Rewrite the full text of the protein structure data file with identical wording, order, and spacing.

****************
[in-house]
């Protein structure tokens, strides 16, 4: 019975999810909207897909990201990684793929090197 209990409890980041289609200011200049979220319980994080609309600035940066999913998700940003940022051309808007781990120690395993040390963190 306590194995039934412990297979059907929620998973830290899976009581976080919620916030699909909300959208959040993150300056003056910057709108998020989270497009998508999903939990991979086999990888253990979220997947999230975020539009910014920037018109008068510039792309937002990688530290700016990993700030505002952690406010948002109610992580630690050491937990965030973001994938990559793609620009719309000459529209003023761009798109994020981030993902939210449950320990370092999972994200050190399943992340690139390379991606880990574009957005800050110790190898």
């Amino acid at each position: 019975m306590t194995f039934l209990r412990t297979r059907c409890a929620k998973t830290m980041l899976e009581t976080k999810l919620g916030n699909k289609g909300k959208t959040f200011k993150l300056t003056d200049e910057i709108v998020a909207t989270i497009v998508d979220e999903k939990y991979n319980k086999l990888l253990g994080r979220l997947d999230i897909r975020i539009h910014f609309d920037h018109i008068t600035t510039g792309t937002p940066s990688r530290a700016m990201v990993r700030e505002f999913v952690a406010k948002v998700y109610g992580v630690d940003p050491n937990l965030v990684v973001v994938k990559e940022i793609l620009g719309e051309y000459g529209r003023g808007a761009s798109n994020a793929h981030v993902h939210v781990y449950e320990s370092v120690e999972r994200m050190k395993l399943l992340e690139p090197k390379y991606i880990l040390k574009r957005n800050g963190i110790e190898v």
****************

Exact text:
[in-house]
């Protein structure tokens, strides 16, 4: 019975999810909207897909990201990684793929090197 209990409890980041289609200011200049979220319980994080609309600035940066999913998700940003940022051309808007781990120690395993040390963190 306590194995039934412990297979059907929620998973830290899976009581976080919620916030699909909300959208959040993150300056003056910057709108998020989270497009998508999903939990991979086999990888253990979220997947999230975020539009910014920037018109008068510039792309937002990688530290700016990993700030505002952690406010948002109610992580630690050491937990965030973001994938990559793609620009719309000459529209003023761009798109994020981030993902939210449950320990370092999972994200050190399943992340690139390379991606880990574009957005800050110790190898």
């Amino acid at each position: 019975m306590t194995f039934l209990r412990t297979r059907c409890a929620k998973t830290m980041l899976e009581t976080k999810l919620g916030n699909k289609g909300k959208t959040f200011k993150l300056t003056d200049e910057i709108v998020a909207t989270i497009v998508d979220e999903k939990y991979n319980k086999l990888l253990g994080r979220l997947d999230i897909r975020i539009h910014f609309d920037h018109i008068t600035t510039g792309t937002p940066s990688r530290a700016m990201v990993r700030e505002f999913v952690a406010k948002v998700y109610g992580v630690d940003p050491n937990l965030v990684v973001v994938k990559e940022i793609l620009g719309e051309y000459g529209r003023g808007a761009s798109n994020a793929h981030v993902h939210v781990y449950e320990s370092v120690e999972r994200m050190k395993l399943l992340e690139p090197k390379y991606i880990l040390k574009r957005n800050g963190i110790e190898v």